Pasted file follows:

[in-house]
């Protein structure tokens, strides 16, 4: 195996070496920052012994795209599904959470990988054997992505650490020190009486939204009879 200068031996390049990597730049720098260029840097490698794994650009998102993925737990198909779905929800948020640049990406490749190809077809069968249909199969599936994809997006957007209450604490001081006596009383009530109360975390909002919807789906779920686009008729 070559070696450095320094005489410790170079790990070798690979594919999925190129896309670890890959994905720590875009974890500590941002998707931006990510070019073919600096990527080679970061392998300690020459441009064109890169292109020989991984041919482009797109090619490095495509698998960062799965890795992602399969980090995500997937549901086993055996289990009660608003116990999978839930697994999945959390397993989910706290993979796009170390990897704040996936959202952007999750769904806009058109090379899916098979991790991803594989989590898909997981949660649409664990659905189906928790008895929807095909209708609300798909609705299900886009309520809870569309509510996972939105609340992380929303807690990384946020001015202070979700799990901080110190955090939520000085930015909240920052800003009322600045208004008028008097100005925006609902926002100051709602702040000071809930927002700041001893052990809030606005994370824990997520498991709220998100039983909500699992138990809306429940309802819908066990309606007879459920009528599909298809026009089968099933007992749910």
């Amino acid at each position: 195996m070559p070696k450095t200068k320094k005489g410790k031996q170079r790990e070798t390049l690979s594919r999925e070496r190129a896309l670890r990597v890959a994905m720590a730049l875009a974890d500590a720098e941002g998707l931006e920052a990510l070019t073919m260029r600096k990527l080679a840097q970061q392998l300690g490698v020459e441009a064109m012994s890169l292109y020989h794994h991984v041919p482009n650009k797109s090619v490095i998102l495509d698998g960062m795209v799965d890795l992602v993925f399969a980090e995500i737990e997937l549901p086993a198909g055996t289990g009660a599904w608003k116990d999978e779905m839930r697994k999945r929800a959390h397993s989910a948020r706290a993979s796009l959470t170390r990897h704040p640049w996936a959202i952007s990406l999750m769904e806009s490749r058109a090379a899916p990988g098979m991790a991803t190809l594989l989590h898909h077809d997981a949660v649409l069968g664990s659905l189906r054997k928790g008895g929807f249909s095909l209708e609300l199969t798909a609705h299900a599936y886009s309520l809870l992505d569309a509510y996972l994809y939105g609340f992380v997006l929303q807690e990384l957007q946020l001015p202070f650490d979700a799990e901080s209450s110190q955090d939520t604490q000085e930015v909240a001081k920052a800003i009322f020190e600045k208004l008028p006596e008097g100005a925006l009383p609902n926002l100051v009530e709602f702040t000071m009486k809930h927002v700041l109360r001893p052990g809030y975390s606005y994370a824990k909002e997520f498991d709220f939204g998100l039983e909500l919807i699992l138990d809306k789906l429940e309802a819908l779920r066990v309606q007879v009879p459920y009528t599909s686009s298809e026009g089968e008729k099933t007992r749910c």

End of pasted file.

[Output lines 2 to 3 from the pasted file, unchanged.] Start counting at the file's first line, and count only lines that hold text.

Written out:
């Protein structure tokens, strides 16, 4: 195996070496920052012994795209599904959470990988054997992505650490020190009486939204009879 200068031996390049990597730049720098260029840097490698794994650009998102993925737990198909779905929800948020640049990406490749190809077809069968249909199969599936994809997006957007209450604490001081006596009383009530109360975390909002919807789906779920686009008729 070559070696450095320094005489410790170079790990070798690979594919999925190129896309670890890959994905720590875009974890500590941002998707931006990510070019073919600096990527080679970061392998300690020459441009064109890169292109020989991984041919482009797109090619490095495509698998960062799965890795992602399969980090995500997937549901086993055996289990009660608003116990999978839930697994999945959390397993989910706290993979796009170390990897704040996936959202952007999750769904806009058109090379899916098979991790991803594989989590898909997981949660649409664990659905189906928790008895929807095909209708609300798909609705299900886009309520809870569309509510996972939105609340992380929303807690990384946020001015202070979700799990901080110190955090939520000085930015909240920052800003009322600045208004008028008097100005925006609902926002100051709602702040000071809930927002700041001893052990809030606005994370824990997520498991709220998100039983909500699992138990809306429940309802819908066990309606007879459920009528599909298809026009089968099933007992749910």
């Amino acid at each position: 195996m070559p070696k450095t200068k320094k005489g410790k031996q170079r790990e070798t390049l690979s594919r999925e070496r190129a896309l670890r990597v890959a994905m720590a730049l875009a974890d500590a720098e941002g998707l931006e920052a990510l070019t073919m260029r600096k990527l080679a840097q970061q392998l300690g490698v020459e441009a064109m012994s890169l292109y020989h794994h991984v041919p482009n650009k797109s090619v490095i998102l495509d698998g960062m795209v799965d890795l992602v993925f399969a980090e995500i737990e997937l549901p086993a198909g055996t289990g009660a599904w608003k116990d999978e779905m839930r697994k999945r929800a959390h397993s989910a948020r706290a993979s796009l959470t170390r990897h704040p640049w996936a959202i952007s990406l999750m769904e806009s490749r058109a090379a899916p990988g098979m991790a991803t190809l594989l989590h898909h077809d997981a949660v649409l069968g664990s659905l189906r054997k928790g008895g929807f249909s095909l209708e609300l199969t798909a609705h299900a599936y886009s309520l809870l992505d569309a509510y996972l994809y939105g609340f992380v997006l929303q807690e990384l957007q946020l001015p202070f650490d979700a799990e901080s209450s110190q955090d939520t604490q000085e930015v909240a001081k920052a800003i009322f020190e600045k208004l008028p006596e008097g100005a925006l009383p609902n926002l100051v009530e709602f702040t000071m009486k809930h927002v700041l109360r001893p052990g809030y975390s606005y994370a824990k909002e997520f498991d709220f939204g998100l039983e909500l919807i699992l138990d809306k789906l429940e309802a819908l779920r066990v309606q007879v009879p459920y009528t599909s686009s298809e026009g089968e008729k099933t007992r749910c």